You did not warn me that I was at risk of refusal to renew my licence. The only communication that I have received from you about this issue was a letter dated 2nd March 2015. This letter stated that “from 1 May 2015, when the licence for a boat that doesn’t have a home mooring comes up for renewal, we’ll look back at its cruising pattern to determine whether it’s appropriate to re-licence the boat again as a continuous cruiser”. The letter did not give any indication of whether CRT considered my cruising pattern to fall into either of the categories that would lead to the non-renewal of my licence. In addition, this letter stated that “the majority of boaters who declare that they will continuously cruise do what is required without any problem”. In addition the letter did not make it clear that the movements of my boat before 1st May 2015 would be taken into account when applying the new policy which the letter stated would be effective from 1st May 2015. To apply this policy to me retrospectively, when it is obviously not possible to remedy any past defect, is unjust. If you had informed me with adequate notice, that is, at the beginning of my licence period in XX 2014, that you required my boat movements to change in order for my licence to be renewed in XX 2015, I would have been able to remedy any defect in order to avoid a refusal to renew my boat licence for 12 months now.

Given that CRT and BW had renewed my boat licence every year since 20XX I had a legitimate expectation that the movements of my boat would not be deemed to fall into categories one or two detailed in your letter dated 2nd March 2015 as being non-compliant and I had every reason to assume that the movements of my boat would be considered to “do what is required without any problem” as the letter stated.

In addition I have not overstayed the 14 day limit in any one place during the year to XX XX 2015 and nor had I received any enforcement letters or patrol notices, which further confirms that you have breached my legitimate expectations that CRT will renew my boat licence for the full 12 months in 2015 as you and BW have done in the XX years since 20XX.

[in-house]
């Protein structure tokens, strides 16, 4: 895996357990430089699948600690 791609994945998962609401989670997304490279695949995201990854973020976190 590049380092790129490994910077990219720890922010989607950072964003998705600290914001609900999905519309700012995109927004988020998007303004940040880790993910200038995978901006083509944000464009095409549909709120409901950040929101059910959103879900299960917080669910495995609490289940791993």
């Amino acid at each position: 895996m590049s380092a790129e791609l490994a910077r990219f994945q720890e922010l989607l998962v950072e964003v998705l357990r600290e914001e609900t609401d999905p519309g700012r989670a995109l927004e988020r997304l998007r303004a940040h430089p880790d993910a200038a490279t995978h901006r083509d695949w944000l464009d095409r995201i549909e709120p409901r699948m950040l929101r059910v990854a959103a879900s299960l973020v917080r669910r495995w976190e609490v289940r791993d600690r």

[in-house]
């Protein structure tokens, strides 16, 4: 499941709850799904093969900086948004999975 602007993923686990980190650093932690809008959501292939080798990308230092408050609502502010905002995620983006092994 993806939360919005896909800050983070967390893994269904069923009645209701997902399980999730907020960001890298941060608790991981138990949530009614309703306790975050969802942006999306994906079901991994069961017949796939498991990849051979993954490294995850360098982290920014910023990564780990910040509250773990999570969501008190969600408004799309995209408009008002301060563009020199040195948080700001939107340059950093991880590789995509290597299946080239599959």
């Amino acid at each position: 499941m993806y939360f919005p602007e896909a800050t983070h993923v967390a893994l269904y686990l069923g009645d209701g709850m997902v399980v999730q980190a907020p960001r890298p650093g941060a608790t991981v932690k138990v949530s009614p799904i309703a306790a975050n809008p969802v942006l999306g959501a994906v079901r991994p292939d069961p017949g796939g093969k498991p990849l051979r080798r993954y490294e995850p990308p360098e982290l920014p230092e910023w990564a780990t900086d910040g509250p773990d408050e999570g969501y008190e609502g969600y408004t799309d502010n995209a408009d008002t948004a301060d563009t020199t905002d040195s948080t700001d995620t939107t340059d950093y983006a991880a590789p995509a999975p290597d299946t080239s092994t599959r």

Given that I have not contravened the 14-day limit, I am further aggrieved because neither your letter of 2nd March nor your letter refusing to renew my licence for 12 months from XX 2015 have given me any indication of why you consider my boat movements do not meet your requirements. Further, you have not provided me with any information regarding what cruising pattern you consider is sufficient to meet your requirements. Your failure to do either of these things is contrary to one of the fundamental principles of English law that the law must be accessible, intelligible, clear and predictable, so that the citizen knows when his actions would be unlawful (see Moore v British Waterways [2013] EWCA Civ 73 paragraph 39 and Lord Bingham: The Rule of Law [2010]).

In addition, the letter draws conclusions about the movements of my boat that are incorrect because they are the result of errors and omissions in your boat sighting records. My cruising range over my licence year from 1st XX 2014 is not XX miles, it is XX miles. I travelled from XX, to XX. Please see the attached log, evidence and witness statements. I am therefore complying with both Section 17(3)(c)(ii) of the British Waterways Act 1995 and the Guidance for Boaters Without a Home Mooring.

The Guidance for Boaters Without a Home Mooring states: